Florence Morris Clarke, the name to watch in the lingerie industry
Today we met with the talented Florence Morris Clarke, a final year student at the London College of Fashion, who’s already creating quite a bit of interest within lingerie. Since starting her eponymous label, whilst astonishingly still at university, Florence has already been featured in an array of publications and won the Coco de Mer design competition in 2016. She is definitely one to watch.
Describe a typical Florence Morris Clarke girl (i.e. what type of woman do you imagine wearing your lingerie?)
Women who wear my pieces need to be comfortable in their own skin, but also able to wear the pieces elegantly. Without sounding too cliché, I see a Florence Morris-Clarke customer as an empowered and expressive woman.
Where do you see your brand going in the next 5-10 years?
The goal is to really develop and expand. I am moving further into interdisciplinary products, blurring the line between what is womenswear and what is underwear. I am also experimenting more with how less conventional materials can be incorporated into my designs. I am hoping this will establish my aesthetic further and I would also like to start developing an online purchasable range.
What’s your favourite lingerie piece from your collection and why?
The Aurora Bodice. It took a ridiculous amount of time to make as each element was put together by hand. Though this became quite a tedious process it was the only way to create the intricacy I needed to enable it to seemingly melt against the skin. It involves so many different components and the longer you look the more you notice, to me this is what makes it so special.
How was the experience of working at Agent Provacateur, one of the leading luxury lingerie brands? Did this encourage you to start your own luxury lingerie line?
It was crazy! But also the most valuable year I’ve had. At university, you’re taught technical skills – how to pattern cut, etc. But you can only be taught so much of the crucial business side of things through lectures and seminars. It was at Agent Provocateur that I was fortunate enough to have exposure to things like marketing, branding, logistics, and accounting, that have really helped me to create, develop and maintain the collection.
I was really thrown in at the deep end as every day I was involved in something new, but as I said, it enabled me to experience how an actual company operates. The people were also incredible, being surrounded by so much creative energy is extremely inspiring and that has definitely helped me develop my approach to design, as well as experiencing the benefits of being involved in such a supportive and dynamic team.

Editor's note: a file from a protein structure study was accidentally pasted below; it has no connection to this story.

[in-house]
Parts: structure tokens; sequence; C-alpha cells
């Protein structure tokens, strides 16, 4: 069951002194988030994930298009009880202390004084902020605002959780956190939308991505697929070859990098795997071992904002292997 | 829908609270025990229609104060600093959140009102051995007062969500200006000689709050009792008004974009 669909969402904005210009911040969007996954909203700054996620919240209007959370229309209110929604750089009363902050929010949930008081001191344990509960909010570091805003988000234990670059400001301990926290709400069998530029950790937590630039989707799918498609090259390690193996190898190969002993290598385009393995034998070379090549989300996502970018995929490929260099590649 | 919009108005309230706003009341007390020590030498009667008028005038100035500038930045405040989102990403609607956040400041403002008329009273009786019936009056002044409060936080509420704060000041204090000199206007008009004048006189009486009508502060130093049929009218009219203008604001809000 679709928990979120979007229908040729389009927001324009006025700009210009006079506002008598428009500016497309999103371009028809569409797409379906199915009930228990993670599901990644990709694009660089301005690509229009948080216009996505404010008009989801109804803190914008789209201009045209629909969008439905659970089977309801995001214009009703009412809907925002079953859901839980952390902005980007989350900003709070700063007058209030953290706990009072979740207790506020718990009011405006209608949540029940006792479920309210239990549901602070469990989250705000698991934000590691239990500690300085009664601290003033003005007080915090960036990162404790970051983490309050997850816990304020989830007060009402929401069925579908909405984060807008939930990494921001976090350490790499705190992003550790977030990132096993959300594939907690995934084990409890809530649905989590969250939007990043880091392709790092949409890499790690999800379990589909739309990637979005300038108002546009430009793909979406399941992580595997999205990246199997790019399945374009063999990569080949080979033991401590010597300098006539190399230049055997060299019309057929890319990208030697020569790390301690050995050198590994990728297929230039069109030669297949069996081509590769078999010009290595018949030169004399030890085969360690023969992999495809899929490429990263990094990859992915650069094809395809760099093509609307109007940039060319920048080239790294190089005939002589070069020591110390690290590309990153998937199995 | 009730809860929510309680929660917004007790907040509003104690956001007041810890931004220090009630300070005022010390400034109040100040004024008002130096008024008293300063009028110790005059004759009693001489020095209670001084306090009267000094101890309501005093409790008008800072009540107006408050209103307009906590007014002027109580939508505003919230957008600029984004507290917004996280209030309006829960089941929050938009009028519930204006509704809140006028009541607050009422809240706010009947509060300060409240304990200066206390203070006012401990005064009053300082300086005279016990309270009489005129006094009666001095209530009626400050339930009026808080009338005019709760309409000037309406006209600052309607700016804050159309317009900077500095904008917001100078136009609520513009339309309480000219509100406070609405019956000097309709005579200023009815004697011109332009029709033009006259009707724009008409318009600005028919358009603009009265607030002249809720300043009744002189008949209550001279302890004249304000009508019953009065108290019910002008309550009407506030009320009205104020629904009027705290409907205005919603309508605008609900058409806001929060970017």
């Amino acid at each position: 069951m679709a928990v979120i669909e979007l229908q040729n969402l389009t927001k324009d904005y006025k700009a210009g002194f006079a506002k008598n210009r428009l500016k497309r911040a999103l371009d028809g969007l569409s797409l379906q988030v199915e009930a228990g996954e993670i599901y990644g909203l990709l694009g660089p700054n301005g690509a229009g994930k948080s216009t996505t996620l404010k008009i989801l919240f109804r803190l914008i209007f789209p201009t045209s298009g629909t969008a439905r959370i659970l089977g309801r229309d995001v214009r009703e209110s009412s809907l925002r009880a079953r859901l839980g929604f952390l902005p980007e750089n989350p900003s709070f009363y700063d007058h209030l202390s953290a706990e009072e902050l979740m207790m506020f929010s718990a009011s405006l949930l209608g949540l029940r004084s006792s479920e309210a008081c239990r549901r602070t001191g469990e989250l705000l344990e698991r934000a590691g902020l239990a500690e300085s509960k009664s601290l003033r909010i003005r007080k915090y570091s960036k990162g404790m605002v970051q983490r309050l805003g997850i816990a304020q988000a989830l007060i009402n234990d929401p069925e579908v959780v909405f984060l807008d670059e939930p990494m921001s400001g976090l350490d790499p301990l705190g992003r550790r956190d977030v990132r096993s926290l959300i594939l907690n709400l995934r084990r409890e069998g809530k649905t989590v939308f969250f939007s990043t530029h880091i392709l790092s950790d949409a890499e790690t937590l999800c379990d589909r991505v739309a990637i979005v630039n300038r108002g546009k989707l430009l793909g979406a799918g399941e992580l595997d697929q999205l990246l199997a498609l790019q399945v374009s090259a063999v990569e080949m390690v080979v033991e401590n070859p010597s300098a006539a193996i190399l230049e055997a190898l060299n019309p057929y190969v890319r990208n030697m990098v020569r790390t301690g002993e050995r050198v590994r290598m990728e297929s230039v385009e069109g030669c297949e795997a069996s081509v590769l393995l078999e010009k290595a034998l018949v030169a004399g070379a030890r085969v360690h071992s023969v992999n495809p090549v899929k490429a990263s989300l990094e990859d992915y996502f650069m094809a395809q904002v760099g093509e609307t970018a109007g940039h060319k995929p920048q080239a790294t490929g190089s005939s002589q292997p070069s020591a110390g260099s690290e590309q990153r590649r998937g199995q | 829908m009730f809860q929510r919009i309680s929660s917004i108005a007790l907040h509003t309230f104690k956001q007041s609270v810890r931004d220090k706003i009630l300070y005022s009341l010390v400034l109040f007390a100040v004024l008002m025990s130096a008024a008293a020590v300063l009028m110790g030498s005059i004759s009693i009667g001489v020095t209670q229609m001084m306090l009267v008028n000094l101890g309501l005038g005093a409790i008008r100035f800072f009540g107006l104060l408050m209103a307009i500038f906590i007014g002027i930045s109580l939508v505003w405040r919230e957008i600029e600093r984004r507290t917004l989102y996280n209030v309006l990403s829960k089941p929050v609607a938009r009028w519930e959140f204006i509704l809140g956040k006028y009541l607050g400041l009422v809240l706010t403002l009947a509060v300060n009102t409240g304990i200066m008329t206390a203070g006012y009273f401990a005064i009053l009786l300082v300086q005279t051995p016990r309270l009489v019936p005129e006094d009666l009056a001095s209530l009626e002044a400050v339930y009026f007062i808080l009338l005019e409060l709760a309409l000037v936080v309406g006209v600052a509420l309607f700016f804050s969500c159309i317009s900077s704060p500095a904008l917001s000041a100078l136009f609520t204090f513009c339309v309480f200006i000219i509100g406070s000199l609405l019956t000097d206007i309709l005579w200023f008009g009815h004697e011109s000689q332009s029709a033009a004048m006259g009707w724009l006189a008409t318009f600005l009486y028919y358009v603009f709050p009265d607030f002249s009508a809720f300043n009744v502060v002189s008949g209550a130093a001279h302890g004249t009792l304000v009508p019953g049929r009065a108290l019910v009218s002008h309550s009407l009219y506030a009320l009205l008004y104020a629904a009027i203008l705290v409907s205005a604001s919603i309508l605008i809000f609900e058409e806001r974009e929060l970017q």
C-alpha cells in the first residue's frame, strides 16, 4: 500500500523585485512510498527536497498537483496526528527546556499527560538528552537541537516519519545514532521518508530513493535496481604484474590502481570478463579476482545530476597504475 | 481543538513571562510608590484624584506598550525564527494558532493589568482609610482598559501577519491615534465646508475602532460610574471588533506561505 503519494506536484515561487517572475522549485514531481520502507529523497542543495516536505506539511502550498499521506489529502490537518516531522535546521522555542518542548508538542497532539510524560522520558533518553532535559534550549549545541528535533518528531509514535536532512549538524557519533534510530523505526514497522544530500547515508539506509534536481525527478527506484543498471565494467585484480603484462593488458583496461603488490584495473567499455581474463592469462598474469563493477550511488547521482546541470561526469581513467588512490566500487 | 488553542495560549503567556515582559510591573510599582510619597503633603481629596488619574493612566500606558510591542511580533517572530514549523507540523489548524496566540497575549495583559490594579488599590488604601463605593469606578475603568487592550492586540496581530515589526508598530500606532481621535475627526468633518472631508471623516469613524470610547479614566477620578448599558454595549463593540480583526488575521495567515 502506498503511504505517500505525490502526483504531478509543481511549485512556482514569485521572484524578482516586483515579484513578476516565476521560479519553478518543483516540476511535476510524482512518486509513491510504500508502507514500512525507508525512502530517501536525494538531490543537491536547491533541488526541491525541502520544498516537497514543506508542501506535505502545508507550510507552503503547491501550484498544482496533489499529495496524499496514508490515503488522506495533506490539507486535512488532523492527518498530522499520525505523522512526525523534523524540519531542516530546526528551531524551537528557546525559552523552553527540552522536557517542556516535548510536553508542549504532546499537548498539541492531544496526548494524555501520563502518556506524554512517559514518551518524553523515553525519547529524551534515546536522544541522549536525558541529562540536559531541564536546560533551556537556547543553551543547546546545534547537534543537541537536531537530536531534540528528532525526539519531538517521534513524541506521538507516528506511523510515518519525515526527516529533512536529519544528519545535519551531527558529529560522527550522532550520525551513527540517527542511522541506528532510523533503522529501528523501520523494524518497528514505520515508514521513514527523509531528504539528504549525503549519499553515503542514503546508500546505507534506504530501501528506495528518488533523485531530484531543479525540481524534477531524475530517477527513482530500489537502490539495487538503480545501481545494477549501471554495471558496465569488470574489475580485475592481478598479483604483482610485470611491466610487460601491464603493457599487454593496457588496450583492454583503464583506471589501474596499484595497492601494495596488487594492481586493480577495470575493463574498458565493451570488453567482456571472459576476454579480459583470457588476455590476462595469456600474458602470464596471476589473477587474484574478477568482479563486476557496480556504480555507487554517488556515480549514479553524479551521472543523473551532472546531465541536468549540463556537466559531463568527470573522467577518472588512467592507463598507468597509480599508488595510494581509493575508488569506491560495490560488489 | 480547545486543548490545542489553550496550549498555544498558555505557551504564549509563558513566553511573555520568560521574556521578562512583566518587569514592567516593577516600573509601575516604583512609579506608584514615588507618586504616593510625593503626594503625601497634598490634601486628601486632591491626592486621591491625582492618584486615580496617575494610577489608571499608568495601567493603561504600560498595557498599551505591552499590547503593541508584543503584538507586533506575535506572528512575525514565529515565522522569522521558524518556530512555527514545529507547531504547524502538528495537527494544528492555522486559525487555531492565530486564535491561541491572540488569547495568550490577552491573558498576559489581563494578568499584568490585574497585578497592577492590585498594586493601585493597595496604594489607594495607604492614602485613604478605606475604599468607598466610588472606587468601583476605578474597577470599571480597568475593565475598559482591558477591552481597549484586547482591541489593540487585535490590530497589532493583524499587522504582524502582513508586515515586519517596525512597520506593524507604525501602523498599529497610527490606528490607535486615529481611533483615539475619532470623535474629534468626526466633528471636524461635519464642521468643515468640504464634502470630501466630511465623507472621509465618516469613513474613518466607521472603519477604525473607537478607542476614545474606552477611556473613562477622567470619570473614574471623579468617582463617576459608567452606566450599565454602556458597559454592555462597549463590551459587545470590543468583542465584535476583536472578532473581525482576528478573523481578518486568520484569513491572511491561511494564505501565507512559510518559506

If any celebrity could wear your pieces, who would it be?
Candice Swanepoel. As well as being astoundingly beautiful, to me she also embodies the ultimate in an empowered woman - self aware, quietly confident, authentic and dedicated to becoming the best version of herself. I have also always been inspired by her love of the Earth and the ocean, and her appreciation for fashion on a deeper level.
Emily Ratajkowski would, for similar reasons, also be another ideal wearer!
What advice would you give aspiring students regarding the first steps to starting a label.
Network network network! Some of my best opportunities have begun from just chatting to people and its fascinating to see where these conversations lead you, those experiences really shape you as a designer.
Another piece of advice would be: just don’t stop, but don’t rush either. Patience is important but its just as important to keep going no matter what and never lose sight of your vision. It’s important to keep moving forward, avoid standing still, even if it’s for the briefest of moments, because the last thing you want to do is to become stagnant.
Also - listen. Be confident in what you are aiming to achieve and remain true to your goal, but don’t ignore feedback from the right people. Don’t underestimate good advice and constructive opinions.
A great book I’d recommend is ‘How to Setup and Run a Fashion Label’ by Toby Meadows, it is full of essential business information.
Which step do you find most difficult in designing lingerie?
Probably the actual pattern cutting and grading because you need to be so accurate. In lingerie you need to work to millimetres, so being precise is crucial. Sometimes I am so excited to see a piece come to life that it could be easy to rush, but taking the time for accuracy is essential.
When did you know that you wanted to pursue a career in fashion?
I realised I wanted to go into fashion really quite late. Before starting at LCF I did an art foundation course which opened me up to the world of 3D design and working with and for the body.
I ended up choosing the ‘Fashion Contour’ course literally six months before starting, which was pretty hectic, but by then I was so determined to make this happen my work just started to develop really rapidly. I had no real previous education in textiles or fashion but, arguably, this has been to my advantage because it has allowed me to remain open-minded and more experimental in my work.
Where do you find inspiration?
Everywhere! But when it comes to the actual design process, it often starts with a character in my head who I am trying to create or express. This figure remains in my mind throughout the entire process and often inspires the overall concept. However, another significant influence is coming across an exceptionally beautiful of unusual material, which then leads the creative process.
I never fail to find inspiration in the natural world. I believe there is so much undiscovered on our planet and it truly is a never-ending resource for ideas, especially when you start to look really closely at things.